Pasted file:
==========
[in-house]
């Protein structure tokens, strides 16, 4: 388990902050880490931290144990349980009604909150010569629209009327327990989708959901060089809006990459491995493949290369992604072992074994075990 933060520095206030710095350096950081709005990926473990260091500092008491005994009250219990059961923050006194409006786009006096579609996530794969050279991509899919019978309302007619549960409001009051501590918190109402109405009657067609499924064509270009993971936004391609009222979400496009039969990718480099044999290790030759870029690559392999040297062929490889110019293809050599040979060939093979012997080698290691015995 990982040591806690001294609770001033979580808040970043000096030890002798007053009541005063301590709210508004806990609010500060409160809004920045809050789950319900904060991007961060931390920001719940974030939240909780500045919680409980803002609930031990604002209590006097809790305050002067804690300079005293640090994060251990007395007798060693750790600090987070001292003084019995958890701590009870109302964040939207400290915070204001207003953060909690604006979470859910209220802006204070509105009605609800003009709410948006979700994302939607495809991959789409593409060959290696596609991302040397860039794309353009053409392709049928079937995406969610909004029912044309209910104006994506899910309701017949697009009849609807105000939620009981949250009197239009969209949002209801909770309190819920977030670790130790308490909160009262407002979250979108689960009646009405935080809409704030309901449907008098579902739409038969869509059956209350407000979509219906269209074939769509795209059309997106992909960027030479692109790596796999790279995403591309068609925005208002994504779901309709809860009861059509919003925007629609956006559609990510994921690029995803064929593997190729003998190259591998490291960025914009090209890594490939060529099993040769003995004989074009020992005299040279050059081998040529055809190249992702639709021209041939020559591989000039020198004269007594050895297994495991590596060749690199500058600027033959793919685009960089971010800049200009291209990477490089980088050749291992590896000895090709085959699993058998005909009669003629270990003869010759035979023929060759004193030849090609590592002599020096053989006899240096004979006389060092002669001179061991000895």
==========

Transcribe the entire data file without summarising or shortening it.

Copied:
[in-house]
């Protein structure tokens, strides 16, 4: 388990902050880490931290144990349980009604909150010569629209009327327990989708959901060089809006990459491995493949290369992604072992074994075990 933060520095206030710095350096950081709005990926473990260091500092008491005994009250219990059961923050006194409006786009006096579609996530794969050279991509899919019978309302007619549960409001009051501590918190109402109405009657067609499924064509270009993971936004391609009222979400496009039969990718480099044999290790030759870029690559392999040297062929490889110019293809050599040979060939093979012997080698290691015995 990982040591806690001294609770001033979580808040970043000096030890002798007053009541005063301590709210508004806990609010500060409160809004920045809050789950319900904060991007961060931390920001719940974030939240909780500045919680409980803002609930031990604002209590006097809790305050002067804690300079005293640090994060251990007395007798060693750790600090987070001292003084019995958890701590009870109302964040939207400290915070204001207003953060909690604006979470859910209220802006204070509105009605609800003009709410948006979700994302939607495809991959789409593409060959290696596609991302040397860039794309353009053409392709049928079937995406969610909004029912044309209910104006994506899910309701017949697009009849609807105000939620009981949250009197239009969209949002209801909770309190819920977030670790130790308490909160009262407002979250979108689960009646009405935080809409704030309901449907008098579902739409038969869509059956209350407000979509219906269209074939769509795209059309997106992909960027030479692109790596796999790279995403591309068609925005208002994504779901309709809860009861059509919003925007629609956006559609990510994921690029995803064929593997190729003998190259591998490291960025914009090209890594490939060529099993040769003995004989074009020992005299040279050059081998040529055809190249992702639709021209041939020559591989000039020198004269007594050895297994495991590596060749690199500058600027033959793919685009960089971010800049200009291209990477490089980088050749291992590896000895090709085959699993058998005909009669003629270990003869010759035979023929060759004193030849090609590592002599020096053989006899240096004979006389060092002669001179061991000895």